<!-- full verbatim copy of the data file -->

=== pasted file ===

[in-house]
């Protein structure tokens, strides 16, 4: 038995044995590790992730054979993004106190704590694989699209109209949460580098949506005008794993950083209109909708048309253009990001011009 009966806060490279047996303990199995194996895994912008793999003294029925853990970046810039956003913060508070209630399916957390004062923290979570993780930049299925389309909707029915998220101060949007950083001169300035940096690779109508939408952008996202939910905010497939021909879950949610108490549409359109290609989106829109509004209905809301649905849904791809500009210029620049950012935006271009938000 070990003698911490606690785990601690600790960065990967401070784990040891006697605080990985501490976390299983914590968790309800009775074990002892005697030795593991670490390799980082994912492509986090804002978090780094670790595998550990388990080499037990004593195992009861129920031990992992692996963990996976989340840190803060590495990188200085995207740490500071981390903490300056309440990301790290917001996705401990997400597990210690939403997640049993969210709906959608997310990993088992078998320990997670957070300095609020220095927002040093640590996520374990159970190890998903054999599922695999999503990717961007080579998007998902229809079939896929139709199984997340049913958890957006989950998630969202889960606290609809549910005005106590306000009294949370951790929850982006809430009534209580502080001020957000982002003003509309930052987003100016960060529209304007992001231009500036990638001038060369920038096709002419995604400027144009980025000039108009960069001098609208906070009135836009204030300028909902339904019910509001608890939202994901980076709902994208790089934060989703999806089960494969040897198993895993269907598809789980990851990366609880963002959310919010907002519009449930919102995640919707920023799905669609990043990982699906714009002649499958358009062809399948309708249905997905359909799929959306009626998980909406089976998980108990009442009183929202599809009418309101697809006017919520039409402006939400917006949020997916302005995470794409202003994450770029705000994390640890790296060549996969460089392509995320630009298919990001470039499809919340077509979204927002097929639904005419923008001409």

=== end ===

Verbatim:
[in-house]
């Protein structure tokens, strides 16, 4: 038995044995590790992730054979993004106190704590694989699209109209949460580098949506005008794993950083209109909708048309253009990001011009 009966806060490279047996303990199995194996895994912008793999003294029925853990970046810039956003913060508070209630399916957390004062923290979570993780930049299925389309909707029915998220101060949007950083001169300035940096690779109508939408952008996202939910905010497939021909879950949610108490549409359109290609989106829109509004209905809301649905849904791809500009210029620049950012935006271009938000 070990003698911490606690785990601690600790960065990967401070784990040891006697605080990985501490976390299983914590968790309800009775074990002892005697030795593991670490390799980082994912492509986090804002978090780094670790595998550990388990080499037990004593195992009861129920031990992992692996963990996976989340840190803060590495990188200085995207740490500071981390903490300056309440990301790290917001996705401990997400597990210690939403997640049993969210709906959608997310990993088992078998320990997670957070300095609020220095927002040093640590996520374990159970190890998903054999599922695999999503990717961007080579998007998902229809079939896929139709199984997340049913958890957006989950998630969202889960606290609809549910005005106590306000009294949370951790929850982006809430009534209580502080001020957000982002003003509309930052987003100016960060529209304007992001231009500036990638001038060369920038096709002419995604400027144009980025000039108009960069001098609208906070009135836009204030300028909902339904019910509001608890939202994901980076709902994208790089934060989703999806089960494969040897198993895993269907598809789980990851990366609880963002959310919010907002519009449930919102995640919707920023799905669609990043990982699906714009002649499958358009062809399948309708249905997905359909799929959306009626998980909406089976998980108990009442009183929202599809009418309101697809006017919520039409402006939400917006949020997916302005995470794409202003994450770029705000994390640890790296060549996969460089392509995320630009298919990001470039499809919340077509979204927002097929639904005419923008001409």